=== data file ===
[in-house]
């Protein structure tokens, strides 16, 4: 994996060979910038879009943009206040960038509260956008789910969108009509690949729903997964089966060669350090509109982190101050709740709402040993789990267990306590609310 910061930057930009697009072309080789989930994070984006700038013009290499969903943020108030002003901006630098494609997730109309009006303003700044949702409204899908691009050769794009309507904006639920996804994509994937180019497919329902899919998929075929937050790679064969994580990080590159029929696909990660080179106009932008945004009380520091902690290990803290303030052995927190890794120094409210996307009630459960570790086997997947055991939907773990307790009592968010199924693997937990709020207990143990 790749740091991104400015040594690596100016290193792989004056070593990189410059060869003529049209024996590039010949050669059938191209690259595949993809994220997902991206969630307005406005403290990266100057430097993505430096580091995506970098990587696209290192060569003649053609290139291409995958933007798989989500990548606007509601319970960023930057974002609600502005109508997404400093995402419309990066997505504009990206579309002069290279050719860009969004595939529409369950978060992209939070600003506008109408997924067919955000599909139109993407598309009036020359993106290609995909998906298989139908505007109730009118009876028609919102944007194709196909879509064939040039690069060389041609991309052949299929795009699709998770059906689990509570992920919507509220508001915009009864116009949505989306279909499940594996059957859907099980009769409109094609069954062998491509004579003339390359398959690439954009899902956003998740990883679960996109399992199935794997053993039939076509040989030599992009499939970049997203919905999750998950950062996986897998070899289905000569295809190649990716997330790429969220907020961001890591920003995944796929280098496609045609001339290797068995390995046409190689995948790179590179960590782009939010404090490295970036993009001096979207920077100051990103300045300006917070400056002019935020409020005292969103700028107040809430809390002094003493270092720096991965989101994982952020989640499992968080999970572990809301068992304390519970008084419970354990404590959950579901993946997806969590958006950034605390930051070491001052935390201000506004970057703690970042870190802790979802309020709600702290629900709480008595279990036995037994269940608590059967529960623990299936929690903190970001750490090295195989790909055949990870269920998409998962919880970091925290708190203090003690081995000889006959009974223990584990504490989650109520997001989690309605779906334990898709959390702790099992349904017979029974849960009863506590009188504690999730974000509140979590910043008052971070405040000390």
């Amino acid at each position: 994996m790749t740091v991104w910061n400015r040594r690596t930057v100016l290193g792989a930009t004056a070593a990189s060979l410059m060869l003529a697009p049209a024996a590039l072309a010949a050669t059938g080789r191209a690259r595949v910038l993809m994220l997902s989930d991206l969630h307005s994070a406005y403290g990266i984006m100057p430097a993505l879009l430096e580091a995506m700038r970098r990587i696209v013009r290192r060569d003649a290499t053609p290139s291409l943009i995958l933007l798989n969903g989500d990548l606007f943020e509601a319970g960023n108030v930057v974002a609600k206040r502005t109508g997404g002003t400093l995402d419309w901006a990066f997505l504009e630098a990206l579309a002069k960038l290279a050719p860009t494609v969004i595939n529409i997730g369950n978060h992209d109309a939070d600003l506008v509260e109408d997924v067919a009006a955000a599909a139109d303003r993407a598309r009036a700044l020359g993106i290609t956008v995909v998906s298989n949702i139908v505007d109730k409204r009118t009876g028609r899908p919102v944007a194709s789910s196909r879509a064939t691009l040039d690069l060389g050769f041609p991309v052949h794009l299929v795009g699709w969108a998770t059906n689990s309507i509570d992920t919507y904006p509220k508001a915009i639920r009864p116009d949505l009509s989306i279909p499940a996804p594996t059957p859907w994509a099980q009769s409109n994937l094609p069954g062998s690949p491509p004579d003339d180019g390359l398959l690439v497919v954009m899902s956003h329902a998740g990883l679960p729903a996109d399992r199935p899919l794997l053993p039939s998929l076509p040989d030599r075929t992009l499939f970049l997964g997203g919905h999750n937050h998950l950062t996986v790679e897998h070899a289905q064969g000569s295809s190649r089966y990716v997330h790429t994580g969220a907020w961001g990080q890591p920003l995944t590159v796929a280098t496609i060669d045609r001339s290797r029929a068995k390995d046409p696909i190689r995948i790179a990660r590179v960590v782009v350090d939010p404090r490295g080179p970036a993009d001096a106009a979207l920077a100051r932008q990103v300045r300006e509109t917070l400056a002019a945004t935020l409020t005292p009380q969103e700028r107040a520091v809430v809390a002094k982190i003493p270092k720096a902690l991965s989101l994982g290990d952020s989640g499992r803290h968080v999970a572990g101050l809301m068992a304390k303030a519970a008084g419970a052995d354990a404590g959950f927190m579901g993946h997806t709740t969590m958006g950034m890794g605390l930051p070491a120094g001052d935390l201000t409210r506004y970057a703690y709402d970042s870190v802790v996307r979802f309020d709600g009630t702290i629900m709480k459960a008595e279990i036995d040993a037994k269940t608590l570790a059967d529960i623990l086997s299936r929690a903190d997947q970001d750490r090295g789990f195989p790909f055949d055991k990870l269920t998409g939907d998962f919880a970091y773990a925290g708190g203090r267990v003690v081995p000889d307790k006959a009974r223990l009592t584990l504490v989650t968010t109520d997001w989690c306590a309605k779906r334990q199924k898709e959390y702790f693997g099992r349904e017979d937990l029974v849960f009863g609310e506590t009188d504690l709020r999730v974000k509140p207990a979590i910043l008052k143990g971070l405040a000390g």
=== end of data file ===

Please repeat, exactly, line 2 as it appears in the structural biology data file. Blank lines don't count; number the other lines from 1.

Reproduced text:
């Protein structure tokens, strides 16, 4: 994996060979910038879009943009206040960038509260956008789910969108009509690949729903997964089966060669350090509109982190101050709740709402040993789990267990306590609310 910061930057930009697009072309080789989930994070984006700038013009290499969903943020108030002003901006630098494609997730109309009006303003700044949702409204899908691009050769794009309507904006639920996804994509994937180019497919329902899919998929075929937050790679064969994580990080590159029929696909990660080179106009932008945004009380520091902690290990803290303030052995927190890794120094409210996307009630459960570790086997997947055991939907773990307790009592968010199924693997937990709020207990143990 790749740091991104400015040594690596100016290193792989004056070593990189410059060869003529049209024996590039010949050669059938191209690259595949993809994220997902991206969630307005406005403290990266100057430097993505430096580091995506970098990587696209290192060569003649053609290139291409995958933007798989989500990548606007509601319970960023930057974002609600502005109508997404400093995402419309990066997505504009990206579309002069290279050719860009969004595939529409369950978060992209939070600003506008109408997924067919955000599909139109993407598309009036020359993106290609995909998906298989139908505007109730009118009876028609919102944007194709196909879509064939040039690069060389041609991309052949299929795009699709998770059906689990509570992920919507509220508001915009009864116009949505989306279909499940594996059957859907099980009769409109094609069954062998491509004579003339390359398959690439954009899902956003998740990883679960996109399992199935794997053993039939076509040989030599992009499939970049997203919905999750998950950062996986897998070899289905000569295809190649990716997330790429969220907020961001890591920003995944796929280098496609045609001339290797068995390995046409190689995948790179590179960590782009939010404090490295970036993009001096979207920077100051990103300045300006917070400056002019935020409020005292969103700028107040809430809390002094003493270092720096991965989101994982952020989640499992968080999970572990809301068992304390519970008084419970354990404590959950579901993946997806969590958006950034605390930051070491001052935390201000506004970057703690970042870190802790979802309020709600702290629900709480008595279990036995037994269940608590059967529960623990299936929690903190970001750490090295195989790909055949990870269920998409998962919880970091925290708190203090003690081995000889006959009974223990584990504490989650109520997001989690309605779906334990898709959390702790099992349904017979029974849960009863506590009188504690999730974000509140979590910043008052971070405040000390």